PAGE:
Wednesday, February 3, 2010

Dementia and animal-assisted therapy

Murphy is my 4-year-old chocolate Lab. He and I are a Delta Society Pet Partners team. We are part of a year-long project created to determine the benefits of animal-assisted therapy (AAT) for individuals with dementia living in the memory unit of an elder-care facility. The project is divided into 10-week segments, followed by a week off for debriefing, then another 10 weeks. The goal is to have measurable results at the end of 2010. The project was created by the recreation therapist on-site at the facility with input from members of my therapy dog team, Life's Journey.

Week 1. Six residents were selected to participate in the year-long project. Each had been identified by staff as liking dogs. A room within the memory unit was designated as our meeting room. Murphy and I arrived early and greeted each resident as he or she arrived. The hour included introductions, hands-on interaction with Murphy for each individual, and a photo session providing the opportunity for each resident to have a picture taken with Murphy. The end of the hour found Murphy making his way around the room saying goodbye to each resident.

Week 2. We started with Murphy escorting individuals from their rooms to our meeting room. Next everyone got individual one-on-one time to interact with Murphy. Lots of petting, hugging and an occasional Murphy kiss. The room felt charged with positive energy as we began the hour-long session. First, staff invented a game where one resident at a time picks a card with a one of Murphy's trained behaviors on it, like "down". Murphy and I stood in the middle of the room and one at a time a resident would rise, walk to us, and ask Murph to do what was on their card. It was great fun, my canine partner all smiles and happy to accommodate his elderly friends. Murphy's only confusion came when one of the residents walked to him and held the card in front of his face so he could read it ... Next, staff distributed 11x17 calendars they created using the pictures taken during Week 1. The calendar is for the month we are currently in and includes the individual's picture with Murphy, dates for AAT, the resident's name, and information about Murphy. Each resident got to "walk" Murphy to his or her room to hang the calendar. On these walks, Murphy wears two leashes: a short one attached to his buckle collar for the resident to hold and his standard four-foot leash (that I hold) attached to his Martingale calendar so I can direct my dog. Residents love this, talking with people along the way, showing off their four-legged friend. We ended with more flash cards and a question from one of the residents: "Does Murphy speak French?" He does not now but may well know a few French words by year's end.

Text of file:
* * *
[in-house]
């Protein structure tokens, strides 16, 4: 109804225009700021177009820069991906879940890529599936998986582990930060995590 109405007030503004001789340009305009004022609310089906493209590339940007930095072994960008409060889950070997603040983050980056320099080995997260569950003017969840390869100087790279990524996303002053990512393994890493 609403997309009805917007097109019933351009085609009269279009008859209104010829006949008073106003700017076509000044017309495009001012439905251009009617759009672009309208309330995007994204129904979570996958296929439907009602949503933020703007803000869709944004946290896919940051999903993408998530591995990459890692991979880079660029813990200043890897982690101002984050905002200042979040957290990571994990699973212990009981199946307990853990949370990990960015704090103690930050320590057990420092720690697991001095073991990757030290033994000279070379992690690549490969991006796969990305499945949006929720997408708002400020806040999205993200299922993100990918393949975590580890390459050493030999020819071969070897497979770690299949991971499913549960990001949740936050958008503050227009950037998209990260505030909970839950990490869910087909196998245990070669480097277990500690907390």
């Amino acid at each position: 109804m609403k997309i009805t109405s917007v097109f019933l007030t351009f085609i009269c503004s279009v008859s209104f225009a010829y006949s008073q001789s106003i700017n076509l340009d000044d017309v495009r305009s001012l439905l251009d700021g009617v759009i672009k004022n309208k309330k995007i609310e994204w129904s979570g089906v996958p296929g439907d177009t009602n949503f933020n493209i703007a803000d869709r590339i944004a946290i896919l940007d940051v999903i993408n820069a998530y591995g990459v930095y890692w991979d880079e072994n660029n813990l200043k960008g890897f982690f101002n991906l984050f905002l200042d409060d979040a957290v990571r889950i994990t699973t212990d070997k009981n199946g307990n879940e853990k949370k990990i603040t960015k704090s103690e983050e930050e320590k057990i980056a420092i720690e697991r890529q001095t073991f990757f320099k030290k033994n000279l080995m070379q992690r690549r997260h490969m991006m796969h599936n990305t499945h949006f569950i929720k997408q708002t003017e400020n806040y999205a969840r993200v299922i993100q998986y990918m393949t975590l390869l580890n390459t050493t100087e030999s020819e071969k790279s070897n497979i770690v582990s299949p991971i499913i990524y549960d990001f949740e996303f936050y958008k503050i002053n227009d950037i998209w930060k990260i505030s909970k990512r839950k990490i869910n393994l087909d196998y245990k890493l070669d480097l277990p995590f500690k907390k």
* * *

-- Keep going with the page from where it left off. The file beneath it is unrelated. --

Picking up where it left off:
Follow along throughout the year as we share the results of regular AAT visits in this population.

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